Turbo Fruits plays Savannah Stopover Music Festival. Photo by Geoff Johnson
Geoff Johnson

Turbo Fruits plays Savannah Stopover Music Festival. Photo by Geoff Johnson

Savannah Stopover: 5 Must-Dos Beyond the Music

Note: Savannah Stopover for 2021 will not take place in March when it's typically held. Read the statement on the Savannah Stopover Music Festival website.


Savannah is no ordinary town, and Savannah Stopover is no run-of-the-mill music festival. From its low-key 2011 beginnings offering bands a respite from driving and an in-transit paycheck en route to the now-behemoth South by Southwest festival in Austin, Savannah Stopover has grown each year yet retained its homey vibe.

Savannah Stopover. Photo by Geoff L. Johnson.
Savannah Stopover. Photo by Geoff L. Johnson.


Its shows take place across a diverse set of 10 intimate venues with capacities ranging from 75 to 600, all in walking distance from one another in the historic district that captures what Savannah is all about. Best of all, according to festival founder Kayne Lanahan, “It’s very easy to show-hop because of our open container laws. You can grab a beer at one venue, hear a few songs and take your go-cup down the road and right into another club! We have people who brag about how many shows they manage to see over the three-day period.”

The three-day shindig sets a self-imposed cap of 100 bands despite receiving seven times that many applications to play. This, of course, means the acts are increasingly top-notch and diverse. The homespun hospitality extends to bands as well as concertgoers. Rather than feeding musicians the quick pizza or to-go burger stipulated in a typical contract rider, festival coordinators bring them together for catered communal meals. “It’s kind of like being at a big dinner party. They get great Southern food, interact with lots of other bands and often find friends they haven’t seen in a while. It’s like a big homecoming with musicians all high-fiving and hugging each other,” beams Lanahan, a Coca-Cola marketing exec during the Atlanta Summer Olympics who eventually relocated to Savannah to be closer to family.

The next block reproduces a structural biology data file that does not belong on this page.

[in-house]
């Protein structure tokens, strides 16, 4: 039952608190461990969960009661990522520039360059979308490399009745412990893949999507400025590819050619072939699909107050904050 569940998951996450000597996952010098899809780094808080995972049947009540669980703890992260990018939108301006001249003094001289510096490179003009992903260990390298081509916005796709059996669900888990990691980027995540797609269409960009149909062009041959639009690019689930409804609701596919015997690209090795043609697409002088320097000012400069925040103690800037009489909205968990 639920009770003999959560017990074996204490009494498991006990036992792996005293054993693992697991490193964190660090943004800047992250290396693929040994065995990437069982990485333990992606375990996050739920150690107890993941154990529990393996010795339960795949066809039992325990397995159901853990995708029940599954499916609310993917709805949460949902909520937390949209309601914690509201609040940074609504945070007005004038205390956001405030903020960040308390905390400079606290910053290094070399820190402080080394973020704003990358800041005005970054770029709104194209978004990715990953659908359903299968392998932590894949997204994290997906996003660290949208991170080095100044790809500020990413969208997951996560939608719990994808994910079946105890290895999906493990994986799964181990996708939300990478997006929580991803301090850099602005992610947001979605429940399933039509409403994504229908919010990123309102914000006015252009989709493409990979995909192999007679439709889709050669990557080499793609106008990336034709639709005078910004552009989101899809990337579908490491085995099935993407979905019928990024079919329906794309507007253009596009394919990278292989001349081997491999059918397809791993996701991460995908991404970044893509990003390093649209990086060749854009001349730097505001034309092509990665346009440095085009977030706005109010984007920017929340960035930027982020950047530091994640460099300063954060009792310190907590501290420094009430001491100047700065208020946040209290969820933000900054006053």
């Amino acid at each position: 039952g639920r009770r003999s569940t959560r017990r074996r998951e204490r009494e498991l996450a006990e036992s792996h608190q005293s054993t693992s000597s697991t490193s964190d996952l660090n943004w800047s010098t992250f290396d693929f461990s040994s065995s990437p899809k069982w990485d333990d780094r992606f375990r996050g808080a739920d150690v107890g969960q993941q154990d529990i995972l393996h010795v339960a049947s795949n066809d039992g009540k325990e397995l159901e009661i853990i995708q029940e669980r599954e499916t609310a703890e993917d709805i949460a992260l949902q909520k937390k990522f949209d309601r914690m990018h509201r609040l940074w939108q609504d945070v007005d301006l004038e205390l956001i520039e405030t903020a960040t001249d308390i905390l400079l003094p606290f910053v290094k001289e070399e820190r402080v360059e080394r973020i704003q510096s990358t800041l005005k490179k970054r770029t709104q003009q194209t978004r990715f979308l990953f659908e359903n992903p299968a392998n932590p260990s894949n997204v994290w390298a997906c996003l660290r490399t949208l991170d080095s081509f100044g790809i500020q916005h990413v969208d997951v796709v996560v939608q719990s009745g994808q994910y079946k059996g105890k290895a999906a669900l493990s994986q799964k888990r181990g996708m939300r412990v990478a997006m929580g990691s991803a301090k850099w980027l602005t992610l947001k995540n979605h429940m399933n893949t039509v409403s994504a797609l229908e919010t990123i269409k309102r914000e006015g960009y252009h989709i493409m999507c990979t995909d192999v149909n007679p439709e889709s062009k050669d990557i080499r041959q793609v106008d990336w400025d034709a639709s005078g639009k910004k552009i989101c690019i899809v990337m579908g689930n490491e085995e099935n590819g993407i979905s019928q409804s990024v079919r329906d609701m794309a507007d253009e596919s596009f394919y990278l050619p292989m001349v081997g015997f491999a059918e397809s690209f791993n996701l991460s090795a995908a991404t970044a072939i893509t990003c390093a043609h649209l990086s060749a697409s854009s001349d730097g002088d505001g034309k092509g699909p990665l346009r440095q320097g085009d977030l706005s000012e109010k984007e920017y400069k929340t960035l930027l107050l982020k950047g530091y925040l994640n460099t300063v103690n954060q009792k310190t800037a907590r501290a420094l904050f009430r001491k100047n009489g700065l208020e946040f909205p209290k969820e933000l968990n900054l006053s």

Oysters at Sorry Charlie's
Oysters at Sorry Charlie's


Although Savannah Stopover offers plenty of musical immersion, with mornings and Friday afternoon free, it’d be a shame not to take in some of the city’s other unique charms. Lanahan offers her top five:

  • A ghost tour in a sawed-off hearse is always a hoot. Since these are most popular at night after the music has started, a walking tour in the historic district is another great way to both see the city and experience its colorful history.
  • You’re gonna need coffee after a late night of revelry, right? The Coffee Fox is a great option.
  • Vinyl fans should check out Graveface Records and Curiosities in the Starland District (the schedule includes a Graveface Records label showcase on Saturday afternoon at the Congress Street Social Club.)
  • Abe’s on Lincoln is the oldest bar in Savannah, rumored to be quite haunted and the site of the fest’s Secret Shows.
  • For a nice dinner, I’d recommend Sorry Charlie’s Oyster Bar, which is on Congress Street, in the heart of the Stopover performance venues.

(Further suggestions are available at the festival site.)

Published: February 2021
Written by: Glen Sarvady
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